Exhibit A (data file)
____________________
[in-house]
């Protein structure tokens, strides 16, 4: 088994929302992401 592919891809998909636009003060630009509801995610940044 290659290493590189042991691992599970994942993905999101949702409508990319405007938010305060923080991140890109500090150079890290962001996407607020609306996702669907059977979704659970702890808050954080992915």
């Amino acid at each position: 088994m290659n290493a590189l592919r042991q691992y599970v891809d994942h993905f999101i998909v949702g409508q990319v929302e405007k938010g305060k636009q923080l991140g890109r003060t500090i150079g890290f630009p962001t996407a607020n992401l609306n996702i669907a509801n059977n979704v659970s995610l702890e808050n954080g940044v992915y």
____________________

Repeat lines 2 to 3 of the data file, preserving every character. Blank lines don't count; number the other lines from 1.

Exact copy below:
């Protein structure tokens, strides 16, 4: 088994929302992401 592919891809998909636009003060630009509801995610940044 290659290493590189042991691992599970994942993905999101949702409508990319405007938010305060923080991140890109500090150079890290962001996407607020609306996702669907059977979704659970702890808050954080992915």
């Amino acid at each position: 088994m290659n290493a590189l592919r042991q691992y599970v891809d994942h993905f999101i998909v949702g409508q990319v929302e405007k938010g305060k636009q923080l991140g890109r003060t500090i150079g890290f630009p962001t996407a607020n992401l609306n996702i669907a509801n059977n979704v659970s995610l702890e808050n954080g940044v992915y």